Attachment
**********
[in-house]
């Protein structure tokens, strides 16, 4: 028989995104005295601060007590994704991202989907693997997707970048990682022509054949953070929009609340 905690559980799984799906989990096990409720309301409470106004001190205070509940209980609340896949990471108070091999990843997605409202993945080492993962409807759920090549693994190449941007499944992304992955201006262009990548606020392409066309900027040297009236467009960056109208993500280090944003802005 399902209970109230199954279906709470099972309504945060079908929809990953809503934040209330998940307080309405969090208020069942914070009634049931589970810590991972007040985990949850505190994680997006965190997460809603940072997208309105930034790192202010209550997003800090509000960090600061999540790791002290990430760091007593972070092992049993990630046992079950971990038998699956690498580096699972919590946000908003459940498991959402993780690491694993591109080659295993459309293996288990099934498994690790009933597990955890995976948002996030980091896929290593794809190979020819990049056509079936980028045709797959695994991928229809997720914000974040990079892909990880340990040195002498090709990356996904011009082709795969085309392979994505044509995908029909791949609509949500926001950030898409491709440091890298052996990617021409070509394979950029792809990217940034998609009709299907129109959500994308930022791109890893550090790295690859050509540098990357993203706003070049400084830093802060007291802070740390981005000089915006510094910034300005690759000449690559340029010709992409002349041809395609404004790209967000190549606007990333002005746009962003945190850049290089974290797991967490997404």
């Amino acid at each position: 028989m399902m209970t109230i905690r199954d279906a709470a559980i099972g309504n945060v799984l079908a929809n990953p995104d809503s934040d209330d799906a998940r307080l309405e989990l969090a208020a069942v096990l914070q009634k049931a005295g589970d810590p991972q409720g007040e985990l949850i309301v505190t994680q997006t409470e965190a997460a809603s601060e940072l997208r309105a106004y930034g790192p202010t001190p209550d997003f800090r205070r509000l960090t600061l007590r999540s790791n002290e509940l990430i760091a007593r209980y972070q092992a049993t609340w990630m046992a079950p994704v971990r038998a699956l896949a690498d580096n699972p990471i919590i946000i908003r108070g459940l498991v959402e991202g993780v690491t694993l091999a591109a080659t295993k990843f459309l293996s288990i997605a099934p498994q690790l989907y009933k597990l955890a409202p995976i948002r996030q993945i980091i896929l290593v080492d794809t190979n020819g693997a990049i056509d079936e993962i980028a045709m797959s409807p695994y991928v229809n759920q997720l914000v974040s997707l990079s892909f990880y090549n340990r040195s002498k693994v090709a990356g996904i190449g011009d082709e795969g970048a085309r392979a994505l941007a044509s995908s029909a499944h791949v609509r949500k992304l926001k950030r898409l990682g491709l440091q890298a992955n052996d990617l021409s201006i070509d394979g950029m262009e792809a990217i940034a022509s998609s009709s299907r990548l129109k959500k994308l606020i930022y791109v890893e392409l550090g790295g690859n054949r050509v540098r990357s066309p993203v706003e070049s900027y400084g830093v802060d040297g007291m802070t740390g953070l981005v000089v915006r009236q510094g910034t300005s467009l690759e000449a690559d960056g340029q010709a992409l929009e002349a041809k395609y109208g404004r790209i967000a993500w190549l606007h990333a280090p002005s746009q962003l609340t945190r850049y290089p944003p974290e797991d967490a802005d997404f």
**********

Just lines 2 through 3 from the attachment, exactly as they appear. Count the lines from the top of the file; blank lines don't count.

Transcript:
């Protein structure tokens, strides 16, 4: 028989995104005295601060007590994704991202989907693997997707970048990682022509054949953070929009609340 905690559980799984799906989990096990409720309301409470106004001190205070509940209980609340896949990471108070091999990843997605409202993945080492993962409807759920090549693994190449941007499944992304992955201006262009990548606020392409066309900027040297009236467009960056109208993500280090944003802005 399902209970109230199954279906709470099972309504945060079908929809990953809503934040209330998940307080309405969090208020069942914070009634049931589970810590991972007040985990949850505190994680997006965190997460809603940072997208309105930034790192202010209550997003800090509000960090600061999540790791002290990430760091007593972070092992049993990630046992079950971990038998699956690498580096699972919590946000908003459940498991959402993780690491694993591109080659295993459309293996288990099934498994690790009933597990955890995976948002996030980091896929290593794809190979020819990049056509079936980028045709797959695994991928229809997720914000974040990079892909990880340990040195002498090709990356996904011009082709795969085309392979994505044509995908029909791949609509949500926001950030898409491709440091890298052996990617021409070509394979950029792809990217940034998609009709299907129109959500994308930022791109890893550090790295690859050509540098990357993203706003070049400084830093802060007291802070740390981005000089915006510094910034300005690759000449690559340029010709992409002349041809395609404004790209967000190549606007990333002005746009962003945190850049290089974290797991967490997404």
């Amino acid at each position: 028989m399902m209970t109230i905690r199954d279906a709470a559980i099972g309504n945060v799984l079908a929809n990953p995104d809503s934040d209330d799906a998940r307080l309405e989990l969090a208020a069942v096990l914070q009634k049931a005295g589970d810590p991972q409720g007040e985990l949850i309301v505190t994680q997006t409470e965190a997460a809603s601060e940072l997208r309105a106004y930034g790192p202010t001190p209550d997003f800090r205070r509000l960090t600061l007590r999540s790791n002290e509940l990430i760091a007593r209980y972070q092992a049993t609340w990630m046992a079950p994704v971990r038998a699956l896949a690498d580096n699972p990471i919590i946000i908003r108070g459940l498991v959402e991202g993780v690491t694993l091999a591109a080659t295993k990843f459309l293996s288990i997605a099934p498994q690790l989907y009933k597990l955890a409202p995976i948002r996030q993945i980091i896929l290593v080492d794809t190979n020819g693997a990049i056509d079936e993962i980028a045709m797959s409807p695994y991928v229809n759920q997720l914000v974040s997707l990079s892909f990880y090549n340990r040195s002498k693994v090709a990356g996904i190449g011009d082709e795969g970048a085309r392979a994505l941007a044509s995908s029909a499944h791949v609509r949500k992304l926001k950030r898409l990682g491709l440091q890298a992955n052996d990617l021409s201006i070509d394979g950029m262009e792809a990217i940034a022509s998609s009709s299907r990548l129109k959500k994308l606020i930022y791109v890893e392409l550090g790295g690859n054949r050509v540098r990357s066309p993203v706003e070049s900027y400084g830093v802060d040297g007291m802070t740390g953070l981005v000089v915006r009236q510094g910034t300005s467009l690759e000449a690559d960056g340029q010709a992409l929009e002349a041809k395609y109208g404004r790209i967000a993500w190549l606007h990333a280090p002005s746009q962003l609340t945190r850049y290089p944003p974290e797991d967490a802005d997404f």